Frank Wyatt & Friends — Zeitgeist
(no#, 2019, CD)
by Peter Thelen, Published 2020-04-11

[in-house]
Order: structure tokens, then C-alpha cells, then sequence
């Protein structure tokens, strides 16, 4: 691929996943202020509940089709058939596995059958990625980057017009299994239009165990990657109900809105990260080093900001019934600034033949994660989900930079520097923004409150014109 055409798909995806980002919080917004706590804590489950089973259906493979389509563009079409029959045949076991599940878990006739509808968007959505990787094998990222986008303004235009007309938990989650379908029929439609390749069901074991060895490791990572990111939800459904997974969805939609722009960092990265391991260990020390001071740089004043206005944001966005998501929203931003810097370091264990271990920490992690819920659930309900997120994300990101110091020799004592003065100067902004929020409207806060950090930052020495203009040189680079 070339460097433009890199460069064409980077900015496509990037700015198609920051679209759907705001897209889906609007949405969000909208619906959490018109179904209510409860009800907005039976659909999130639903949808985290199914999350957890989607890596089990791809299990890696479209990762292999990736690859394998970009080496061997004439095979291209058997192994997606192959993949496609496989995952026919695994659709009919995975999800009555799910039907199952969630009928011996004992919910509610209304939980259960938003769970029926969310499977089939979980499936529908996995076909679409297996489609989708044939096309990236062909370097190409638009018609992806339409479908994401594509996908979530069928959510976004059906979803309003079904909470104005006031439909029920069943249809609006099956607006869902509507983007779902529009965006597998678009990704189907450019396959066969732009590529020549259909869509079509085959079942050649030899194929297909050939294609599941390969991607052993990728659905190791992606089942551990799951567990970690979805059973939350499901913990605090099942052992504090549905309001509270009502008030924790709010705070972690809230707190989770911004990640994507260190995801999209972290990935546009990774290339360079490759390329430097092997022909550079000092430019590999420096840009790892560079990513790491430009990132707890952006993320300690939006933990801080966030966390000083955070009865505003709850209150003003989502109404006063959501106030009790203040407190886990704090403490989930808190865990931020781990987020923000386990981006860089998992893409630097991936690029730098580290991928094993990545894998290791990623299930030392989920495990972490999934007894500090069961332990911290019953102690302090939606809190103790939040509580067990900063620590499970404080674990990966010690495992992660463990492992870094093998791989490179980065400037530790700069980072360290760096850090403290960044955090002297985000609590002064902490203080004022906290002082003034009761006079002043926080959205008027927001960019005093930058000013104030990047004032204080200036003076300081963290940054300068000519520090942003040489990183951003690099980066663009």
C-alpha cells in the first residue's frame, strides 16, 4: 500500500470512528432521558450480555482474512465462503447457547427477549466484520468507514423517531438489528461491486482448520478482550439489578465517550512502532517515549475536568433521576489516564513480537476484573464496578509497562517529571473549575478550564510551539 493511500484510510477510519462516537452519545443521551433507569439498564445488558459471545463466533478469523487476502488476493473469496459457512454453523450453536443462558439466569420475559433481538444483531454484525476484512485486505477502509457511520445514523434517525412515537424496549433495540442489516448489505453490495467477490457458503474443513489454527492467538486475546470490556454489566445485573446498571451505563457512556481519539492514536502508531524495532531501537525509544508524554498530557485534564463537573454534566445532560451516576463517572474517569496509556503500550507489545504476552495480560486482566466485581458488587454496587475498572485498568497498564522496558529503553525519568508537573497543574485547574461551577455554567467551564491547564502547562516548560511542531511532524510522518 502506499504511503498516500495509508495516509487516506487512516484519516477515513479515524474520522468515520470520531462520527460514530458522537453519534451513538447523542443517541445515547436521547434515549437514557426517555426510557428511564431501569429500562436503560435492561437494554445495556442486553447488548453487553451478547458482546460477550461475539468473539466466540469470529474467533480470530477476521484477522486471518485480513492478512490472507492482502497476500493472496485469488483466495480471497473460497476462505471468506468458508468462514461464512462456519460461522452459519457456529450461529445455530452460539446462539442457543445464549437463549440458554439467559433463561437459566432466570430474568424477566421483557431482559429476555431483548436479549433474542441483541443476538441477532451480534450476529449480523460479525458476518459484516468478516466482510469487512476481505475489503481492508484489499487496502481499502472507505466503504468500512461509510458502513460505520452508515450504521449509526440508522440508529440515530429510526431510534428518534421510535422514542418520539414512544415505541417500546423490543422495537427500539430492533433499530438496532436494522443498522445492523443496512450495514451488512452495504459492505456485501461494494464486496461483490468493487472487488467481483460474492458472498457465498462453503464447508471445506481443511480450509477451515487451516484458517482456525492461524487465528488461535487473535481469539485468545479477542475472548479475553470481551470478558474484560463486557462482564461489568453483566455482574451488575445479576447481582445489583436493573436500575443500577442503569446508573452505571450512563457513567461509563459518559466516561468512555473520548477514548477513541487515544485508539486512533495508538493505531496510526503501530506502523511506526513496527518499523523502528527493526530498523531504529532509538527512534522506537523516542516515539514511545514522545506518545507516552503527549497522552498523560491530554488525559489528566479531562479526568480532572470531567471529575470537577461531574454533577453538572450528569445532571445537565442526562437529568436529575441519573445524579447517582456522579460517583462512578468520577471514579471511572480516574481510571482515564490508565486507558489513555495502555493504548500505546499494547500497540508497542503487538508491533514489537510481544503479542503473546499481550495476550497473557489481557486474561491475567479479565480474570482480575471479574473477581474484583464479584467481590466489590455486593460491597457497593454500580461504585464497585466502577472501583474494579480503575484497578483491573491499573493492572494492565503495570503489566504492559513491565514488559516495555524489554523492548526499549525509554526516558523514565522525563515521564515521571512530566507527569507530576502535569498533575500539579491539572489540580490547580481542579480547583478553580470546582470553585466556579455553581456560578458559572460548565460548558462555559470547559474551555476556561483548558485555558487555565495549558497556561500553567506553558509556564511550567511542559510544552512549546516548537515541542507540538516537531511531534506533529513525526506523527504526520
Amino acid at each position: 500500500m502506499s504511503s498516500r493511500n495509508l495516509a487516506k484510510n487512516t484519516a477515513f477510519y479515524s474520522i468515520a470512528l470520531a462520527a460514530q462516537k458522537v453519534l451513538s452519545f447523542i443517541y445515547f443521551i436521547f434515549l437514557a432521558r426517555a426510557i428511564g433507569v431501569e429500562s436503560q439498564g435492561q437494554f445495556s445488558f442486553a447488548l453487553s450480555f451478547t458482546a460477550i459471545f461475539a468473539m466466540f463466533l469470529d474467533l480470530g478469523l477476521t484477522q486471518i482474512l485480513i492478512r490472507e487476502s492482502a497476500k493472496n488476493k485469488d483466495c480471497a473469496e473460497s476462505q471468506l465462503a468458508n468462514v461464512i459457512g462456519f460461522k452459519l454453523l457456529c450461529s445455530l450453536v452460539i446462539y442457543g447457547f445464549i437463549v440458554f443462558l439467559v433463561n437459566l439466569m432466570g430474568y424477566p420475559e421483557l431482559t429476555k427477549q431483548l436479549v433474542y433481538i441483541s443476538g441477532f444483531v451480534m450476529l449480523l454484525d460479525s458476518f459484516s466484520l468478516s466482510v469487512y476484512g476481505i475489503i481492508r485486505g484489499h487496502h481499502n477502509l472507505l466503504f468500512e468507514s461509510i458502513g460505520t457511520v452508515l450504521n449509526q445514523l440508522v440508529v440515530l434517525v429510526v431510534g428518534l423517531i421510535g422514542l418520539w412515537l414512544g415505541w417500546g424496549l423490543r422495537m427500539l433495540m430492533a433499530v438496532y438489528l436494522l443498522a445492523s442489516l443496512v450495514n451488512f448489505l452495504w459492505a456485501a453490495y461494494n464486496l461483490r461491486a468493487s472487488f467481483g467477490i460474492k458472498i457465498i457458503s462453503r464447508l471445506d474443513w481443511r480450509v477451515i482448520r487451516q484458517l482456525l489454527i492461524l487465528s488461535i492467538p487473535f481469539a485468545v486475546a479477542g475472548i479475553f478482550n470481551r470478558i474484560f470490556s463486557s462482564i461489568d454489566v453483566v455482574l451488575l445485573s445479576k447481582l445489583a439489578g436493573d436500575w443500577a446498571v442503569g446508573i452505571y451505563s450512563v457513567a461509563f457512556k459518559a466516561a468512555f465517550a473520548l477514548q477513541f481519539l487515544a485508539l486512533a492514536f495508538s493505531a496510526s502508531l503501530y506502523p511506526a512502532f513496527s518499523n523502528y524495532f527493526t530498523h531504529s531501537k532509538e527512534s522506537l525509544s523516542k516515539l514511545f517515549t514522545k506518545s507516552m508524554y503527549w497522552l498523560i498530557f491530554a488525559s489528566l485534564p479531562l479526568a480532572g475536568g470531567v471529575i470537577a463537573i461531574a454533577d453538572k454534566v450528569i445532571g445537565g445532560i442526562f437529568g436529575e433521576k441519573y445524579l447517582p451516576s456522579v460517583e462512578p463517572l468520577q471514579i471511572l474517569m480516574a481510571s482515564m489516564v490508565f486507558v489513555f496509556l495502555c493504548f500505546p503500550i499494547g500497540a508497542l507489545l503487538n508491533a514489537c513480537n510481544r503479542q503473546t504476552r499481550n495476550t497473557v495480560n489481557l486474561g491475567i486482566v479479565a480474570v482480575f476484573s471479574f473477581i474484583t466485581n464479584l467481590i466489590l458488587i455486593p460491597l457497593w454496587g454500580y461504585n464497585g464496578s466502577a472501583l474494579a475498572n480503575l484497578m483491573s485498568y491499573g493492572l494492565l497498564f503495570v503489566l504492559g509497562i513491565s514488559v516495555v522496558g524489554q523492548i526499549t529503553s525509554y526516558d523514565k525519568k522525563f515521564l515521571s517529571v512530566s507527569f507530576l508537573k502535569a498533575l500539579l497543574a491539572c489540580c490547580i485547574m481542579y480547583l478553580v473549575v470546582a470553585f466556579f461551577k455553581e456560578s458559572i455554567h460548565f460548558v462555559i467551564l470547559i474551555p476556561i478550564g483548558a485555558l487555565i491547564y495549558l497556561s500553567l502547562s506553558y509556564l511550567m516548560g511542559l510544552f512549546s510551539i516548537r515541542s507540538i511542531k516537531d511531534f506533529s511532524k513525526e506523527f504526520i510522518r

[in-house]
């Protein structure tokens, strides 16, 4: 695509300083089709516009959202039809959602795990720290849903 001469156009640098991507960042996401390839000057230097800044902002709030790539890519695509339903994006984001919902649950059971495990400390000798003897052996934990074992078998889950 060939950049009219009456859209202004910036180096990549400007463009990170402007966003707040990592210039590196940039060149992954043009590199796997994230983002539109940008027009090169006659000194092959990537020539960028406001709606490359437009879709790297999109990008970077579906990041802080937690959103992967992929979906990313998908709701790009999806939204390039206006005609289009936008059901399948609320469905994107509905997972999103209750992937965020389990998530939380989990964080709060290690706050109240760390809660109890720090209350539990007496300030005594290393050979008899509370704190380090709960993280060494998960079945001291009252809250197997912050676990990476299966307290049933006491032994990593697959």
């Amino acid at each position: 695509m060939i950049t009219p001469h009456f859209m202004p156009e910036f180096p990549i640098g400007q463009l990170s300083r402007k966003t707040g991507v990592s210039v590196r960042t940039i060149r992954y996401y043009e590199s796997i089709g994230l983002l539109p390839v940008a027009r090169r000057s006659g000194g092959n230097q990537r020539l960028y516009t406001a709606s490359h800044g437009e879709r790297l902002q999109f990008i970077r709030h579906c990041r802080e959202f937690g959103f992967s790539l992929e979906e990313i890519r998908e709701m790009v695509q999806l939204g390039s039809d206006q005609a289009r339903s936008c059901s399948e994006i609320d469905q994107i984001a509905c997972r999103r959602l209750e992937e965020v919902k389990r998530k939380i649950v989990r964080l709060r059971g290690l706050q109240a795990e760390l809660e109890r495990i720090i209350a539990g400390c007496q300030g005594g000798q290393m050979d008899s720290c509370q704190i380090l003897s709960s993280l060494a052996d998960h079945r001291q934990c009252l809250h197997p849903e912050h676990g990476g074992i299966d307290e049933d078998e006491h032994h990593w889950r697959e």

Frank Wyatt was one of the main writers in Happy the Man so many years ago, as well as playing keyboards and saxophones, and as such he was a primary contributor to the band’s “sound,” which is readily identifiable. Since the HtM reunion around 2004, there have been a number of projects involving Wyatt (and Stan Whitaker, the band’s guitarist and singer), among them Pedal Giant Animals (one album in 2006) and Oblivion Sun (two albums from 2007 and 2012), but Zeitgeist is pretty much a Frank Wyatt solo album in the sense that he composed every one of the ten pieces at hand. While I’m certain he could have recorded the entire thing himself, on most of the tracks he brought in his old collaborators from HtM and other bands; in fact every musician who was ever in Happy the Man with the exception of early singer Dan Owen and drummer Coco Roussel are featured here on this track or that, plus most members of Oblivion Sun and Pedal Giant Animals contribute here as well. And as one might expect, this does bear many similarities to the HtM pedigree, and I’m sure most readers will be delighted. The album could be conceptually divided into two parts: the first six tracks are ‘songs’ with two vocal tunes, the title track and “Eleventh Hour” – Stan Whitaker sings on the former, and Cliff Fortney sings on the latter – and the remaining four are instrumentals, among them are the excellent “Twelve Jumps” and “Fred’s Song” which both are solid examples of Wyatt’s instrumental forte, both tuneful and accessible, but with interesting turns and twists that make them uniquely his style. “The Approach” is a longer track that makes great use of the sitar (played by Peter Princiotto) throughout, as Joe Bergamini’s drums and David Hughes’ bass lines plus some wordless vocals at various points make it one of the most interesting tracks here. The second part of the disc comprises Wyatt’s “Perelandra Symphony” in four parts, a serious 25-minute piece of orchestral music created entirely by Wyatt with sampled instruments, with help from Princiotto on the arrangements, there is little precedent for it among Wyatt’s previous endeavors, but it certainly deserves attention and caps the album off nicely on an entirely different note, where ever-shifting moods and beautiful melodies intertwine. Overall, an outstanding album that should be heard by all.
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